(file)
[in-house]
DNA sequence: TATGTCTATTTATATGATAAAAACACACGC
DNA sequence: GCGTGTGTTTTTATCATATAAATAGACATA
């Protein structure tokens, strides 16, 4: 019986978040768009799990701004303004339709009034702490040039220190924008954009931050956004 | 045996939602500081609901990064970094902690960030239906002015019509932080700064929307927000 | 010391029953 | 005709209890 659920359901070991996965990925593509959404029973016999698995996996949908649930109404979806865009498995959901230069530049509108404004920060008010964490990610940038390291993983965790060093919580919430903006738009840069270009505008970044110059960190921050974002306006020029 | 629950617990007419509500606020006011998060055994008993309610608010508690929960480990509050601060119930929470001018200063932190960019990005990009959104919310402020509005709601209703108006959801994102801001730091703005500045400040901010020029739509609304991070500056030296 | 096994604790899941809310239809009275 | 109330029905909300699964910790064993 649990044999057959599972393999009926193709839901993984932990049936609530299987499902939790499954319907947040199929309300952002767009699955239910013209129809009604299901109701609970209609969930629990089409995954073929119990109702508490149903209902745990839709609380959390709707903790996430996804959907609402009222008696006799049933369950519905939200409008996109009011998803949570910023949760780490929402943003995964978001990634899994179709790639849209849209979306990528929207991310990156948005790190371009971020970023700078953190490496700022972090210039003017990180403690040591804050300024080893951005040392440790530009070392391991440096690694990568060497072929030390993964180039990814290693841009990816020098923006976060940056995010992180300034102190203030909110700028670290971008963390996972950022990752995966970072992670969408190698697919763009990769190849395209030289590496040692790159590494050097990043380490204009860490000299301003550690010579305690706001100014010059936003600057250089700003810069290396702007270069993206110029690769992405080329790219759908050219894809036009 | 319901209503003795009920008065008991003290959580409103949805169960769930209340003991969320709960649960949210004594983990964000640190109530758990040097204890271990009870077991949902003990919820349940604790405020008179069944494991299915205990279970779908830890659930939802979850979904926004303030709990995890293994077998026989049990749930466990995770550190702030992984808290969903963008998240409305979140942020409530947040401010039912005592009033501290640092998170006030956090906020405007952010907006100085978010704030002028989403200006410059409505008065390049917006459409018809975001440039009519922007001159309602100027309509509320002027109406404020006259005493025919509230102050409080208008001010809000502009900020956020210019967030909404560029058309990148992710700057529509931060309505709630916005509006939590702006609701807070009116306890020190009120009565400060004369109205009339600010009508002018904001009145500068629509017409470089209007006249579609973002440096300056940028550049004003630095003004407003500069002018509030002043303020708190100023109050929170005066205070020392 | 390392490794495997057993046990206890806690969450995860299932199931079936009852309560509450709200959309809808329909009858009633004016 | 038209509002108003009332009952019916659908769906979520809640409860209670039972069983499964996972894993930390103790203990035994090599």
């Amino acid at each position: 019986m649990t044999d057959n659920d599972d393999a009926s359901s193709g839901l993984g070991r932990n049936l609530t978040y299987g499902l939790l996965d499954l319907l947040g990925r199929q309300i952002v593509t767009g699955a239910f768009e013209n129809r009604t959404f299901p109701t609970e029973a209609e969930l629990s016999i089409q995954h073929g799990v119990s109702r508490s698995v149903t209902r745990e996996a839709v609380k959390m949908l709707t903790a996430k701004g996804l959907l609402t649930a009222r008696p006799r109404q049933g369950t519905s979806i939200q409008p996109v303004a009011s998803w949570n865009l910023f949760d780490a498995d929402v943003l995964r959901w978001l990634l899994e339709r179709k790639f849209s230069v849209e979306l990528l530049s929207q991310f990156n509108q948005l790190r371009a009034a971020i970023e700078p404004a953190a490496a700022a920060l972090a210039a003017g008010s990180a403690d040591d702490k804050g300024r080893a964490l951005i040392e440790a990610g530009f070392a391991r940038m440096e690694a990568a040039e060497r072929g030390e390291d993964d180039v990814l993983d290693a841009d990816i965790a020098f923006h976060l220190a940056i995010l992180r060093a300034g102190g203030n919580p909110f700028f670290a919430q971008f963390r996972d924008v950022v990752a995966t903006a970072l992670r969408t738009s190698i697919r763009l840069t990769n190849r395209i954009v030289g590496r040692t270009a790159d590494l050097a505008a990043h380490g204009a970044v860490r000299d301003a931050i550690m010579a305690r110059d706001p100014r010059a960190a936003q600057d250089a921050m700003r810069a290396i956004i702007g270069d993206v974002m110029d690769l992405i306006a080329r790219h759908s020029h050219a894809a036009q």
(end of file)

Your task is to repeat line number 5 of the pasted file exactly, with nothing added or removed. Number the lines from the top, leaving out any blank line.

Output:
């Amino acid at each position: 019986m649990t044999d057959n659920d599972d393999a009926s359901s193709g839901l993984g070991r932990n049936l609530t978040y299987g499902l939790l996965d499954l319907l947040g990925r199929q309300i952002v593509t767009g699955a239910f768009e013209n129809r009604t959404f299901p109701t609970e029973a209609e969930l629990s016999i089409q995954h073929g799990v119990s109702r508490s698995v149903t209902r745990e996996a839709v609380k959390m949908l709707t903790a996430k701004g996804l959907l609402t649930a009222r008696p006799r109404q049933g369950t519905s979806i939200q409008p996109v303004a009011s998803w949570n865009l910023f949760d780490a498995d929402v943003l995964r959901w978001l990634l899994e339709r179709k790639f849209s230069v849209e979306l990528l530049s929207q991310f990156n509108q948005l790190r371009a009034a971020i970023e700078p404004a953190a490496a700022a920060l972090a210039a003017g008010s990180a403690d040591d702490k804050g300024r080893a964490l951005i040392e440790a990610g530009f070392a391991r940038m440096e690694a990568a040039e060497r072929g030390e390291d993964d180039v990814l993983d290693a841009d990816i965790a020098f923006h976060l220190a940056i995010l992180r060093a300034g102190g203030n919580p909110f700028f670290a919430q971008f963390r996972d924008v950022v990752a995966t903006a970072l992670r969408t738009s190698i697919r763009l840069t990769n190849r395209i954009v030289g590496r040692t270009a790159d590494l050097a505008a990043h380490g204009a970044v860490r000299d301003a931050i550690m010579a305690r110059d706001p100014r010059a960190a936003q600057d250089a921050m700003r810069a290396i956004i702007g270069d993206v974002m110029d690769l992405i306006a080329r790219h759908s020029h050219a894809a036009q």